Back in the old days ('95), people used to tell me that a text IF work couldn't possibly have the kind of plot and character development that a book did. Because text IF (in the Colossal Cave tradition) was fundamentally a game, it was basically a bunch of puzzles with some stuff stuck on top; interactivity meant puzzles. And puzzles were mechanical game which couldn't be used to tell a story. If you tried to put a story in, the puzzles would get in the way. The author might as well write a new Tetris variant and forget IF.
These days, people tell me that a text IF work (in the Colossal Cave tradition) can't possibly be interactive fiction, because the shallow if-then tree nature of the programming is a straitjacket. Without AI, the player can't have any real impact on the storyline, so the player is just following railroad tracks laid down by the author. (With perhaps a railroad switch at the end leading to a few author-defined multiple endings.) The author might as well write a book and forget IF.
You understand why this has been incredibly frustrating to me. Both ways, I reply "Look, I want to write games that do what a novel (or short story) do, but with player interaction. Can a book have a plot? Then so can IF. Can a book tell a story without feeling like a straitjacket? Then so can IF; the added interactivity can't make the player less involved." (Unless you do it wrong, of course.)
I like to think that I caused this viewpoint shift...
(I was originally going to call this post "Life's Like This: How I Created And Destroyed Modern IF." Fortunately for you-all, I couldn't keep the gag going for the entire length of the essay.)
...really, it's not a monolithic viewpoint shift. The first quoted view is what I remember of the position I was arguing against most vehemently in 1995; the second is the position I was arguing against most vehemently in the past year. (Most recently, in comp.sys.mac.games.adventure, although the thread died without going anywhere.) These are just the issues that are most important to me.
But I did write "A Change in the Weather" specifically to stick a fork in that first viewpoint; and then So Far. They must have worked, because of the number of people who said "Oh, that's the shape that fits what I want to do!" and did it. Ok, good.
The second viewpoint... is harder to argue with. Because it's not saying that what I want is impossible (as the first one did); it's saying that what I want doesn't go far enough. Which may be true. I guess these are the people that always found CC and Planetfall and Trinity to be restrictive and straitjacketed, and have always looked ahead to some art form that doesn't feel that way. Obviously, I have to say "go for it". But it's not what I want to do.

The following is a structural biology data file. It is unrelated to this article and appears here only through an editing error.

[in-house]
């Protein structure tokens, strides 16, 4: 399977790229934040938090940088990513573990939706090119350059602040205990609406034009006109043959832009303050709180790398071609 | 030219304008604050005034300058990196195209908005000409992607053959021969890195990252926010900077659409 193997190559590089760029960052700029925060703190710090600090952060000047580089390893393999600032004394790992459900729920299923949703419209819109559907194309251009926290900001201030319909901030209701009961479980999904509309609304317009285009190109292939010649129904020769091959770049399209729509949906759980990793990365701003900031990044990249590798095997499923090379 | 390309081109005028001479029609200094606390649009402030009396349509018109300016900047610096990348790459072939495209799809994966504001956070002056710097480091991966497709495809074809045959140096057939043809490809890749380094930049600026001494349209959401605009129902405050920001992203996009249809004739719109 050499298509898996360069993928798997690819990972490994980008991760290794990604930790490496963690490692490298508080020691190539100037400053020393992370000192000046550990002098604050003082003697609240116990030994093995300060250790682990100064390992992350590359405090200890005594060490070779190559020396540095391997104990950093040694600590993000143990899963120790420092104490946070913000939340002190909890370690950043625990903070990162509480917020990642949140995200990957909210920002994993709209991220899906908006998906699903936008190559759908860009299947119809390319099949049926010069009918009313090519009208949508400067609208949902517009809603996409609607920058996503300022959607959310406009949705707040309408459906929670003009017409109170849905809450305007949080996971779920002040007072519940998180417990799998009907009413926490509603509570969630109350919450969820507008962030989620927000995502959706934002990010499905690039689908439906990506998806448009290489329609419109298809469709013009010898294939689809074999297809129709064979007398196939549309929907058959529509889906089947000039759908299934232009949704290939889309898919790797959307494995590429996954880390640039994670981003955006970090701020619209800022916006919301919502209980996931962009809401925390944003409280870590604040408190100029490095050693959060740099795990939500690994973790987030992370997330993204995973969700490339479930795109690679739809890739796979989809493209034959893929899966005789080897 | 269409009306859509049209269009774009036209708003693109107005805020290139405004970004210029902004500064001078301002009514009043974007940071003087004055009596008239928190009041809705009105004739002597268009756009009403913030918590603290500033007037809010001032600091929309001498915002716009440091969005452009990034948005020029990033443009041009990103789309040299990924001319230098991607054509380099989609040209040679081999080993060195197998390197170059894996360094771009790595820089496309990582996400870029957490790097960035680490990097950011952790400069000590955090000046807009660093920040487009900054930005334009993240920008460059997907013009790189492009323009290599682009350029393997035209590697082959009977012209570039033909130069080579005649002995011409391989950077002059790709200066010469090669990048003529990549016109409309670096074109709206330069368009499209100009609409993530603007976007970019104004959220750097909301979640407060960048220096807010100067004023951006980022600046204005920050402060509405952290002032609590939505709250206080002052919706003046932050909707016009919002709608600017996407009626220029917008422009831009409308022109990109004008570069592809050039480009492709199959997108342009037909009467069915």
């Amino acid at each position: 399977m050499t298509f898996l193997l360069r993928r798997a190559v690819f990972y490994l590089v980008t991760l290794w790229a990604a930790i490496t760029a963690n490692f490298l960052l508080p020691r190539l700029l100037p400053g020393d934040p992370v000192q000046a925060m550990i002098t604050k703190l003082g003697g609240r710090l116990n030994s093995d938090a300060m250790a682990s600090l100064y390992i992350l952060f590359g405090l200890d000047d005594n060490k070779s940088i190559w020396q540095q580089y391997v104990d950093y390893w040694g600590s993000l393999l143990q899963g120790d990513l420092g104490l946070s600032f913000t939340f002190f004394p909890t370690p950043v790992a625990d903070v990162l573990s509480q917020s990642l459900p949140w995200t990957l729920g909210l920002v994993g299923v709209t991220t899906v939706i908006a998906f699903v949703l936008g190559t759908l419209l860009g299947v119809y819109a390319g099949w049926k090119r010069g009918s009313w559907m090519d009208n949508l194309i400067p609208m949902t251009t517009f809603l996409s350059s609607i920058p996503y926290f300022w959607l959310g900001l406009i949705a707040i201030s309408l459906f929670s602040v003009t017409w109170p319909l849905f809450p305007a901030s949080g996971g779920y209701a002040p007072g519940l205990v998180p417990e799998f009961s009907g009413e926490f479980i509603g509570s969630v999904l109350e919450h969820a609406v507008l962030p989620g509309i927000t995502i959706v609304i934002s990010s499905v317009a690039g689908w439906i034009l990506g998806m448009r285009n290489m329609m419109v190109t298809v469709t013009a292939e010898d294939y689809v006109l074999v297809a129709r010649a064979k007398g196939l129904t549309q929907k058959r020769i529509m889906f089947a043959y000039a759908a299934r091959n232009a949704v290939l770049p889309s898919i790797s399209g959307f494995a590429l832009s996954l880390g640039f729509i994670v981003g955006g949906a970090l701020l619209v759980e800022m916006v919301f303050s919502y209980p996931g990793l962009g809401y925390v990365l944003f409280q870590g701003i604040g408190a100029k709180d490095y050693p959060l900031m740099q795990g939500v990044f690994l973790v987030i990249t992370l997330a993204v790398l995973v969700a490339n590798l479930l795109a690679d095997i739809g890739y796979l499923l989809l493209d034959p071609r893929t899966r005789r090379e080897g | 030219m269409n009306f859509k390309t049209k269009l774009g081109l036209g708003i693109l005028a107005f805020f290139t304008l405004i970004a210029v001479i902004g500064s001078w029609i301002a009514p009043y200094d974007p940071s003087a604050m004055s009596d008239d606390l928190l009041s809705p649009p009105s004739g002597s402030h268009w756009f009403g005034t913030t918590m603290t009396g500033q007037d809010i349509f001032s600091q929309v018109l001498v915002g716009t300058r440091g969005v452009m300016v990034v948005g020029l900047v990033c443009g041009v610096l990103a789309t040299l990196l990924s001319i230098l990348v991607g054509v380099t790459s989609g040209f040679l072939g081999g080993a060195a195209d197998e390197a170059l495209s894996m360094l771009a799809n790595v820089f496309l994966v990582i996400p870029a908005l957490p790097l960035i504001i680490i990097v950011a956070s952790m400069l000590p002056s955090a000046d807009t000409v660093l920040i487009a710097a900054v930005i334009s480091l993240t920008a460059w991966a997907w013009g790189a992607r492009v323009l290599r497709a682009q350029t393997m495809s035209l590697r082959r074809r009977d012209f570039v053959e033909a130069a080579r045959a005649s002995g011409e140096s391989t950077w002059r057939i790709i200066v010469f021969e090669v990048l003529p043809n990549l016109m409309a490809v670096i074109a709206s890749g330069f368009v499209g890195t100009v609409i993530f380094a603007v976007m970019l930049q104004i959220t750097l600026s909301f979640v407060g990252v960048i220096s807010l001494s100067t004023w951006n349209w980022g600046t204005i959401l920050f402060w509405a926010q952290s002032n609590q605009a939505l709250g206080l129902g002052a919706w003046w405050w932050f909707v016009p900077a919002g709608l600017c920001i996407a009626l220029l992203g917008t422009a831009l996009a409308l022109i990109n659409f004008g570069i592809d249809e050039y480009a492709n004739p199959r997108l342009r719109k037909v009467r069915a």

I just deleted a paragraph-long rant about the people who say "You're holding back the future of IF gaming." As you might expect, I ignore such people. (And yes, they really exist. See that thread on csmga.) The point is this: Colossal-Cave-style IF is now a pretty mature art form. It was essentially mature in 1990. Innovations since then have been:
(1) Techniques useful for particular games. (The consult-book verbs, for example.)
(2) Improvements in development systems. (Exponentially better from the author's point of view, but with no impact on what the author wants to do; the brilliance of Inform 6 is that it makes it so much easier for the author to make the game he was thinking of already.)
(3) Expanding the explored range of content. This, again, is what I think I can take some credit for. At least at first. Now the ball is rolling, and people will keep inventing new things to say for years, I hope. Just like novels.
It's (3) I'm interested in as a player, and ultimately as an author. So I have no patience at all with people who tell me that I have to move on to the next thing. A mature art form is not destroyed by the next art form to be born. People keep writing more books. They even keep writing more science fiction books, an art form even more conventional than the written word in general.
(I was at a Pittsburgh SF con yesterday, and prominent SF editor said "The three most influential SF writers are Heinlein, Samuel Delaney, and..." Ok, I forget the third; maybe it was Wolfe or Clarke. But in all three cases it was stuff written in the 60's or earlier. SF has got itself pretty well figured out these days. A genuinely new movement will be a new genre, not something that will change SF-as-it-exists.)
(And this does not mean that SF is dead!)
In the case of IF, it's pretty obvious that the Next Thing will be not be an incremental improvement of what we have now. All the current attempts, like the Erasmotron, are entirely new approaches. I sometimes hear "Ok, we could have CC-style IF with better NPCs," but I don't see it; if the NPCs are that much better, it changes all the assumptions. The program structure may still be like TADS/Inform, but the art form will be entirely new. I could be wrong about this, but I'll wait and see.
I'm out of words for now.
Game Rambles (and others)